Saturday, 9 March 2013

Dark Review - Hansel and Gretel: Witch Hunters

Dark Review Image

Hansel & Gretel: Witch Hunters Review

By Casey Douglass


Director and Writer: Tommy Wirkola
Starring: Jeremy Renner , Gemma Arterton , Peter Stormare , Famke Janssen

“This swamp witch used to have power, respect and numerous children to eat. Now, she fights over skinny orphans and must always keep a wary eye out for Hansel and Gretel; two witch hunters who between them have severely reduced the local population. Just two pieces of gold can change the life of this poor witch for the better!” I can just imagine this advert appearing on the TV while people are eating their dinner. While accurate in its content, anyone with half a brain would know that it was merely spread as a tool of witch propaganda, hoping to get people to drop their guard and feel pity for the old hags.


Hansel (Renner) and Gretel (Arterton) certainly live up to their moniker of Witch Hunters in this reworking of the old Grimm fairytale. Abandoned in the dark forest by their father (for their own good dontcha know), they stumble across that oh so famous house, you know the one, constructed from sweets and cakes and all things that make your teeth scream and your stomach gurgle. This is where they encounter their first witch; no mild-mannered old lady either but a hideous razor toothed crone with shrieking voice and a glowing wand. This part of the tale follows the usual route, with an impromptu cremation of the witch and Hansel and Gretel standing next to each other panting.
The traditional fairytale ended not long after this point, but H&G:WH is just getting started. The main title credits roll, the montage of medieval art showing brother and sister culling witches as they slowly grow older, taller, and more bloodthirsty. The story catches up with them many years later, when both are adults and more than a little jaded with the world and their fame. They take on the role of vermin exterminators, called in to trouble spots by mayors and villages struggling with disappearing children and outbreaks of witch phobic behaviour. The village in this film is under an extra special threat however, and the outcome has more than purely business implications for the two siblings.

The film progresses at a very nice pace, never too long between the odd humorous moment or expletive, and the action of actually dispatching the witches in suitably gory ways. The film is rated 15 and I would say it sits nicely in that bracket. The combat is fast paced and inventive, and the resulting splattering of gore suitably over the top to be enjoyable and a little humorous. There are some great set pieces to keep the carnage ticking along, and as the film progresses, the odd new creature or variation of witch all help to hold the interest.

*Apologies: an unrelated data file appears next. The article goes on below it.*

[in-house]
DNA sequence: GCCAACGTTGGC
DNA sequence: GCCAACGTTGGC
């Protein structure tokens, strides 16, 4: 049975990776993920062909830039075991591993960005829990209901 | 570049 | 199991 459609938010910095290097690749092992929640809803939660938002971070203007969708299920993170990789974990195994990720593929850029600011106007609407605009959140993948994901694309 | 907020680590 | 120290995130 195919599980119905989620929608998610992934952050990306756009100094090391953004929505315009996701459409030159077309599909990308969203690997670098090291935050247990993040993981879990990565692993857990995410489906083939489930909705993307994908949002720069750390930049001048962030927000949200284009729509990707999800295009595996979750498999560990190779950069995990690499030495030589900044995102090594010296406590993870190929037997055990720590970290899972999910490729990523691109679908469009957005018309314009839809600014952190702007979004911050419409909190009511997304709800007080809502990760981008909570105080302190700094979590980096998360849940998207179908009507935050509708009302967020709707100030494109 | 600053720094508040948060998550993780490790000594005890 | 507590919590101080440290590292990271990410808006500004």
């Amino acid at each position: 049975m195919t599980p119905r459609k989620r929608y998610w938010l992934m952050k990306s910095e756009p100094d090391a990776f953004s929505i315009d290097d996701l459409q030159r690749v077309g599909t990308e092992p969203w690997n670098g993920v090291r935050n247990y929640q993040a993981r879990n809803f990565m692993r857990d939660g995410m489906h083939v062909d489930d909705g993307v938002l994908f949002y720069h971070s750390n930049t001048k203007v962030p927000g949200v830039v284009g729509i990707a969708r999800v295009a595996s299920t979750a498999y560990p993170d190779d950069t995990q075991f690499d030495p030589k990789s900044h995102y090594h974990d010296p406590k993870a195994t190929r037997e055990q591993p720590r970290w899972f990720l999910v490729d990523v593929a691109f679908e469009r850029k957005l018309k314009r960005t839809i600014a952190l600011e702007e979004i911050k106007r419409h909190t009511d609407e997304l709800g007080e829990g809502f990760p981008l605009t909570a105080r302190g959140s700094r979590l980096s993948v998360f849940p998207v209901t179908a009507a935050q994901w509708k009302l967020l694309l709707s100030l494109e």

The reworking or improving of the old Grimm tale is very clever, with a few twists that you can see coming easily, and others which might genuinely catch you unawares. I went to see this film expecting a bit of fun wrapped in some gore, and what I got was an appreciation of how you can adapt and expand on existing stories while keeping to the spirit of them, if not the letter.
If there are negatives about the film, I am sorry to say that it falls on the acting. Renner and Arterton both maintain steely expressions for the most part, the depth of emotion seemingly limited to the odd scream or grimace of pain. Peter Stormare as the sheriff plays an almost comedic role, even though he is also meant to be a nasty piece of work. Famke Janssen is very good as the most powerful of the witches who can appear more human if she wishes. Even appearing as human, Jansen gets a lovely sinister quality to her expressions and speech, which only improve more when she is in full-on hag mode.

The score for the film is your typical olde-worlde type fantasy fare, functional but not something to rush out and track down. The odd piece of heavier rock also features, with a great track over the end credits by the now sadly defunct band Animal Alpha.

The only other thing that I felt was an issue was the 3D. It did its job well in some scenes, at the most, you could say it didn’t get in the way. Many of the earlier scenes are amongst dark trees at night, and the 3D there was pretty woeful. Films like Prometheus were very dark also, yet the 3D in that was uniformly good, in my humble opinion. A minor gripe.

I liked Hansel and Gretel: Witch Hunters. I went thinking it would at the least be a bit of fun, and was pleasantly surprised by the twists and turns that the story took. The occasional humour and over the top gore lent it a lighter feel, and the setting and creatures were for the most part very good, if you can overlook the odd bit of tame looking CGI.

Rating: 3.5/5

IMDb

Also posted on Generic Movie Blog UK here.

  

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